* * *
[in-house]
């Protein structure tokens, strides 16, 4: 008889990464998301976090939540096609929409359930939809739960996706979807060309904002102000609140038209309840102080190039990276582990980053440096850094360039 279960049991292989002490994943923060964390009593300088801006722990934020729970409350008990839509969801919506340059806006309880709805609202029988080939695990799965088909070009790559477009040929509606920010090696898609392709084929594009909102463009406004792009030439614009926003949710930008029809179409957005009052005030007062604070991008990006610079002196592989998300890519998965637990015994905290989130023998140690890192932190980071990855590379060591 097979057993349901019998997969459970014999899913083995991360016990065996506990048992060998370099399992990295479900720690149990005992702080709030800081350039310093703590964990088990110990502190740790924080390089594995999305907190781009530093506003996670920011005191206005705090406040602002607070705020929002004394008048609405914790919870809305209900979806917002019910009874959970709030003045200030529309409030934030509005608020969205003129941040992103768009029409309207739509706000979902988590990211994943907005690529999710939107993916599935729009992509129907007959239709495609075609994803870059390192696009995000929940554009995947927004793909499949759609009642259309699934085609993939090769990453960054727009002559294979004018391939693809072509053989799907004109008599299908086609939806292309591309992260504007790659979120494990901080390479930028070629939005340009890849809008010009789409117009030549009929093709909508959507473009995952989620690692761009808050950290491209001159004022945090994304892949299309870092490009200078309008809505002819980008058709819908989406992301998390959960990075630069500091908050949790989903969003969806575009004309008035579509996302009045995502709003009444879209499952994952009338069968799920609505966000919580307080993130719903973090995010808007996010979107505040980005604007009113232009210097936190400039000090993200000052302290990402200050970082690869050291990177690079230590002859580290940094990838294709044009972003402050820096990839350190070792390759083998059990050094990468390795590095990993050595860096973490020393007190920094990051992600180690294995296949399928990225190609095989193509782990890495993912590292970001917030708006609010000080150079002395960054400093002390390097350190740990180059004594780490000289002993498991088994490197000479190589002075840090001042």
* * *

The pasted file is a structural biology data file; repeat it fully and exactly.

[in-house]
């Protein structure tokens, strides 16, 4: 008889990464998301976090939540096609929409359930939809739960996706979807060309904002102000609140038209309840102080190039990276582990980053440096850094360039 279960049991292989002490994943923060964390009593300088801006722990934020729970409350008990839509969801919506340059806006309880709805609202029988080939695990799965088909070009790559477009040929509606920010090696898609392709084929594009909102463009406004792009030439614009926003949710930008029809179409957005009052005030007062604070991008990006610079002196592989998300890519998965637990015994905290989130023998140690890192932190980071990855590379060591 097979057993349901019998997969459970014999899913083995991360016990065996506990048992060998370099399992990295479900720690149990005992702080709030800081350039310093703590964990088990110990502190740790924080390089594995999305907190781009530093506003996670920011005191206005705090406040602002607070705020929002004394008048609405914790919870809305209900979806917002019910009874959970709030003045200030529309409030934030509005608020969205003129941040992103768009029409309207739509706000979902988590990211994943907005690529999710939107993916599935729009992509129907007959239709495609075609994803870059390192696009995000929940554009995947927004793909499949759609009642259309699934085609993939090769990453960054727009002559294979004018391939693809072509053989799907004109008599299908086609939806292309591309992260504007790659979120494990901080390479930028070629939005340009890849809008010009789409117009030549009929093709909508959507473009995952989620690692761009808050950290491209001159004022945090994304892949299309870092490009200078309008809505002819980008058709819908989406992301998390959960990075630069500091908050949790989903969003969806575009004309008035579509996302009045995502709003009444879209499952994952009338069968799920609505966000919580307080993130719903973090995010808007996010979107505040980005604007009113232009210097936190400039000090993200000052302290990402200050970082690869050291990177690079230590002859580290940094990838294709044009972003402050820096990839350190070792390759083998059990050094990468390795590095990993050595860096973490020393007190920094990051992600180690294995296949399928990225190609095989193509782990890495993912590292970001917030708006609010000080150079002395960054400093002390390097350190740990180059004594780490000289002993498991088994490197000479190589002075840090001042």